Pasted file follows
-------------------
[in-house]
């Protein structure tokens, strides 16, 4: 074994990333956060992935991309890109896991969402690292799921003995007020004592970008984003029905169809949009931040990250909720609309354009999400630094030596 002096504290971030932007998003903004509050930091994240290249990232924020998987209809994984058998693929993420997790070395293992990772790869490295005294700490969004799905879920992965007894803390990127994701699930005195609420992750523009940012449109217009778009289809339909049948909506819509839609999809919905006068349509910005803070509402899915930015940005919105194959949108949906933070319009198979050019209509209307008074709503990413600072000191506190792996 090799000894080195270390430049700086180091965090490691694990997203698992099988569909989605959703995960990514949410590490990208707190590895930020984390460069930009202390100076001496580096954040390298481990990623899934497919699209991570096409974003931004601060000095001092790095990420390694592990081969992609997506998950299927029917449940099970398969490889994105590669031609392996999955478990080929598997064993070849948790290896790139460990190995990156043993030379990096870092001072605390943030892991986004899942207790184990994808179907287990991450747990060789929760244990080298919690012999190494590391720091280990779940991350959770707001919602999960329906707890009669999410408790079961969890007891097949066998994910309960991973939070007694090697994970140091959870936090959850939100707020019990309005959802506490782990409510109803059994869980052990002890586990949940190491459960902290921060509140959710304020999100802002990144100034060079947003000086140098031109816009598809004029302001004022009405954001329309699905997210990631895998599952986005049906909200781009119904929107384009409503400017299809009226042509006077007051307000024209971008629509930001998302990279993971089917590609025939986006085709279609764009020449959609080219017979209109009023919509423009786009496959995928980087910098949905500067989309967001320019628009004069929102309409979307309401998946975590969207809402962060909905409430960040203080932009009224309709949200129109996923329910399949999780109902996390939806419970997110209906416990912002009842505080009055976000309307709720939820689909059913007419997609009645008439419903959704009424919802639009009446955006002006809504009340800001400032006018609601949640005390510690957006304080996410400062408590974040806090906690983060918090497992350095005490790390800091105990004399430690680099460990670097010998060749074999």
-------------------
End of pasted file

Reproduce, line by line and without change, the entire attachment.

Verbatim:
[in-house]
């Protein structure tokens, strides 16, 4: 074994990333956060992935991309890109896991969402690292799921003995007020004592970008984003029905169809949009931040990250909720609309354009999400630094030596 002096504290971030932007998003903004509050930091994240290249990232924020998987209809994984058998693929993420997790070395293992990772790869490295005294700490969004799905879920992965007894803390990127994701699930005195609420992750523009940012449109217009778009289809339909049948909506819509839609999809919905006068349509910005803070509402899915930015940005919105194959949108949906933070319009198979050019209509209307008074709503990413600072000191506190792996 090799000894080195270390430049700086180091965090490691694990997203698992099988569909989605959703995960990514949410590490990208707190590895930020984390460069930009202390100076001496580096954040390298481990990623899934497919699209991570096409974003931004601060000095001092790095990420390694592990081969992609997506998950299927029917449940099970398969490889994105590669031609392996999955478990080929598997064993070849948790290896790139460990190995990156043993030379990096870092001072605390943030892991986004899942207790184990994808179907287990991450747990060789929760244990080298919690012999190494590391720091280990779940991350959770707001919602999960329906707890009669999410408790079961969890007891097949066998994910309960991973939070007694090697994970140091959870936090959850939100707020019990309005959802506490782990409510109803059994869980052990002890586990949940190491459960902290921060509140959710304020999100802002990144100034060079947003000086140098031109816009598809004029302001004022009405954001329309699905997210990631895998599952986005049906909200781009119904929107384009409503400017299809009226042509006077007051307000024209971008629509930001998302990279993971089917590609025939986006085709279609764009020449959609080219017979209109009023919509423009786009496959995928980087910098949905500067989309967001320019628009004069929102309409979307309401998946975590969207809402962060909905409430960040203080932009009224309709949200129109996923329910399949999780109902996390939806419970997110209906416990912002009842505080009055976000309307709720939820689909059913007419997609009645008439419903959704009424919802639009009446955006002006809504009340800001400032006018609601949640005390510690957006304080996410400062408590974040806090906690983060918090497992350095005490790390800091105990004399430690680099460990670097010998060749074999």